America is moving towards an event horizon that could be as disruptive to our national economy as the retirement of the space program was to our local one. In the case of the space program, leaders on the Space Coast made a series of historic decisions that have produced an economic renaissance in the area.
The economic disruptor that now is looming for our collective future is America’s skilled manufacturing and trade work force’s aging into retirement and that the pipeline to fill that vacuum is more trickle than geyser.
Exacerbating the situation, most parents and students have been told for generations that the path to satisfying, high paying careers is a one-way street through higher education.
Contrary to this assumption, skilled manufacturing and trade jobs are intellectually challenging, technically advanced and, as a general rule, pay very well. Additionally, many only require certifications that can be earned in a relatively short span of time, allowing quicker access to a career pathway without the time commitment of college degrees and the bankroll necessary to pay for it.
More than half of college graduates are drowning in debt. Student loans average $38,000 per borrower. According to one financial assistance website.
“Student loan debt is the second largest class of consumer debt behind mortgage debt.”
For students who enjoy learning how to make and build things rather than studying about others who made and built things, the Brevard County Public Schools (BCPS) – Career & Technical Education (CTE) program has been nothing short of a portal to a brave new world: a place where talents and desires are celebrated and developed. So many interests are represented, from Building and Construction Technologies to Digital Design to Aviation Assembly and Fabrication to Automotive Maintenance or HVAC, among many others.
A Bridge to Dreams
To add real world experience to the CTE training offered in interactive classrooms, the district initiated an internship program using their own offices, facilities, and personnel providing a platform for knowledge to meet application. With facilities and transportation capabilities that serve over 70,000 students from Titusville to Palm Bay, the opportunities are clear.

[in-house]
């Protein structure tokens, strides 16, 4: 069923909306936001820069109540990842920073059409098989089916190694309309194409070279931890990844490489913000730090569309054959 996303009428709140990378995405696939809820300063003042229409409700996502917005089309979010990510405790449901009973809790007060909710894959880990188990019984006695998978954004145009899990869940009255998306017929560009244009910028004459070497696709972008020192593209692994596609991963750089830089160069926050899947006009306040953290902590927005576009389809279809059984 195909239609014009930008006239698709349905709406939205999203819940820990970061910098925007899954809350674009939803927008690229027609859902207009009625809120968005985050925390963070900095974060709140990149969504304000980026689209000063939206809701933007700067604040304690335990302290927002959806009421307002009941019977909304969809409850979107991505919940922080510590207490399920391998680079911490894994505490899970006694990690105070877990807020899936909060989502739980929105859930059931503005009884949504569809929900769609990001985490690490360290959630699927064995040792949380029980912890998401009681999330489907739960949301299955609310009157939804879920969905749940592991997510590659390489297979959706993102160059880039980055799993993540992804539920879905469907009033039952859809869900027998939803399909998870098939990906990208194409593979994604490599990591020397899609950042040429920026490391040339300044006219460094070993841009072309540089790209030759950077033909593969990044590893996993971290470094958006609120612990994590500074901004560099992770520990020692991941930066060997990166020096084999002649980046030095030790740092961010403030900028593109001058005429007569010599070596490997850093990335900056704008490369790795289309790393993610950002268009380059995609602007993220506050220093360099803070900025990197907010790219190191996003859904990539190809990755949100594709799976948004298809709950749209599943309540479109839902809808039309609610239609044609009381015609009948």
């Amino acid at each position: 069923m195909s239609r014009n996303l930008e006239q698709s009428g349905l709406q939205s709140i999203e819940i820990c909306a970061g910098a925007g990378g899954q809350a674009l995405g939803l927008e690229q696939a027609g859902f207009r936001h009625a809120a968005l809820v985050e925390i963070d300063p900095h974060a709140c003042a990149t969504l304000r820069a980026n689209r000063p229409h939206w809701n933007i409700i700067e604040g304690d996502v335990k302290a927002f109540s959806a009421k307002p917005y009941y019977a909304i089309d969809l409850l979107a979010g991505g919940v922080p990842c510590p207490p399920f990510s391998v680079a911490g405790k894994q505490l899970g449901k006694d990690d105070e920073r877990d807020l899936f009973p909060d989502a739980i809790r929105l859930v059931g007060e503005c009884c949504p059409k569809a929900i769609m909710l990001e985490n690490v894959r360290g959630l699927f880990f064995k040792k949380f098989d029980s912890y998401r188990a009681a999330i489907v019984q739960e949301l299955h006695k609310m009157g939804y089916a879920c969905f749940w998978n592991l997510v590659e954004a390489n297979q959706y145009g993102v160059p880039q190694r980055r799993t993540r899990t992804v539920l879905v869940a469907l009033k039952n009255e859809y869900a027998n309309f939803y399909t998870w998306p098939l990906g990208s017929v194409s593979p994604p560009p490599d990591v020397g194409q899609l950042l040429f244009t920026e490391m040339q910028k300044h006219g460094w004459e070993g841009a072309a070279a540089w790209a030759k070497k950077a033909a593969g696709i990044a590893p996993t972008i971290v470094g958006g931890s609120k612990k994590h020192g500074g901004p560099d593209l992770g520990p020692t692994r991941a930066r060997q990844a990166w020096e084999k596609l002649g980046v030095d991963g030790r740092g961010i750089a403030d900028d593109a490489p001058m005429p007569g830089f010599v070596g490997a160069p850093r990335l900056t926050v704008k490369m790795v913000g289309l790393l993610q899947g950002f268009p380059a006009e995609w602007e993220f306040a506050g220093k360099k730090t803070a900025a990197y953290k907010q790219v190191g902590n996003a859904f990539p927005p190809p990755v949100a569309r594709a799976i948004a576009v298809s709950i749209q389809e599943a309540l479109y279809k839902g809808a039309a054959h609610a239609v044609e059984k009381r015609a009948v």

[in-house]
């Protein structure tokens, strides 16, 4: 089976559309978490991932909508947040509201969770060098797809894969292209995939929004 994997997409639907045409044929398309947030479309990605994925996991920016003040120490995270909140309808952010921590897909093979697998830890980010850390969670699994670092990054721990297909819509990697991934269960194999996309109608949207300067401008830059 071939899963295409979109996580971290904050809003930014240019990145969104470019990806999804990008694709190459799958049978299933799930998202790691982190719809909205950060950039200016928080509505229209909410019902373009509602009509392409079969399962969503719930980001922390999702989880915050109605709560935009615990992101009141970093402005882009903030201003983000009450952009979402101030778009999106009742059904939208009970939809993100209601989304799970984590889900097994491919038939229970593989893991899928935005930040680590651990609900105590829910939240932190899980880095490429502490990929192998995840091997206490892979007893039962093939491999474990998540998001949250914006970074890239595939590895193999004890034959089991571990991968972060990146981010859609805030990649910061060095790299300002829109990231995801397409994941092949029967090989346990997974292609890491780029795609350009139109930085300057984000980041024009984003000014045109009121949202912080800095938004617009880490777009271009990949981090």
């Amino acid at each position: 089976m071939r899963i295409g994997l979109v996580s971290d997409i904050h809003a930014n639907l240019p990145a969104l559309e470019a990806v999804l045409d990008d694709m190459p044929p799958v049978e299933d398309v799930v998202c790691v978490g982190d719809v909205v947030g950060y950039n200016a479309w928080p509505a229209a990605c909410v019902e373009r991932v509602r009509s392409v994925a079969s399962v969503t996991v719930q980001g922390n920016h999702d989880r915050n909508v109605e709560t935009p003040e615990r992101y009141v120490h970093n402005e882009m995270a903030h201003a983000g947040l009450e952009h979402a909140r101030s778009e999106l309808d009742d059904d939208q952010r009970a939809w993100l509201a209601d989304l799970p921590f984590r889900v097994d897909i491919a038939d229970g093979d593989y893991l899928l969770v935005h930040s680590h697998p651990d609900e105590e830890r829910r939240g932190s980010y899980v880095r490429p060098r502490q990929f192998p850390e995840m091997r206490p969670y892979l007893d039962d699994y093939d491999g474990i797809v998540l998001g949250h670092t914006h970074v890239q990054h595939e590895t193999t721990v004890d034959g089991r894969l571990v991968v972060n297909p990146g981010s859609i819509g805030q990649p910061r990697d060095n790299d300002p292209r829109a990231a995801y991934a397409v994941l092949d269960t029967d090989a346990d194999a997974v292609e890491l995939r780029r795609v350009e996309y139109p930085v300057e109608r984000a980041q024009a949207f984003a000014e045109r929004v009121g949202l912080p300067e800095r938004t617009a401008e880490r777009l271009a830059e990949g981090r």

Elizabeth (Anne) Everly serves the students and district as the pre-apprenticeship/student intern coordinator for the CTE program at BPS after leading the mentor-based Take Stock In Children program for a number of years.
“When I became involved with plant operations and maintenance, the director [Janice Scholz) wanted to leverage staff and facilities to fulfill our educational mission in skilled areas like electrical, A/C, carpentry and plumbing. Janice helped get the program going and since then, it has expanded thanks to Dr. Michael Miller, the transportation director, and assistant transportation director Glen Enstice to our transportation resources,” she said.
The program offers qualifying students a summer paid internship during their junior year of high school. If they are successful, they are allowed to work three hours per day during their senior year while earning high school credit.
“Kids often need help finding direction and purpose. Career Tech Ed is an awesome way for them to get experience and useful certifications while they are going to high school,” Everly said.
Since the program was launched five years ago, a number of students have gone straight from high school to employment at local automotive dealerships, general contractors and even public and private organizations such as Blue Origin and others.
AS THEY SEE IT
When I was in high school, I loved ‘shop.’ I enjoyed building things and the way my parents reacted when I brought home something I made. That is what caused me to want to become a teacher. Kids in these programs are there because they want to be there and so they embrace the discipline that it involves.
—CTE Resource Teacher, Jim Johnson
I was a principal before coming to this job. Many of the students in my school I knew were not going to go to college. The trades were their means of fulfillment and financial advancement. When I was approached about it, my immediate response was, ‘Yes!’
—BPS Transportation Director, Dr. Michael Miller
We probably have one of the most highly-skilled and safety-conscious transportation maintenance workforces anywhere. Think about it, we are responsible to safely transport thousands of students every day. This environment is a wonderful window for students to understand what we do, and often, when jobs open up, they are first to apply.
—BPS Transportation Assistant Director, Glen Enstice
I started out trying to understand how my remote-control cars worked as a kid and the fascination never left me. I went to Heritage High School specifically because a neighbor of mine, whom I worked on cars with, recommended the automotive program there. I plan on transitioning from this program to the Aviation Maintenance program at Eastern Florida State College and eventually I would like to be a pilot.
—BCPS student, Kevin Florez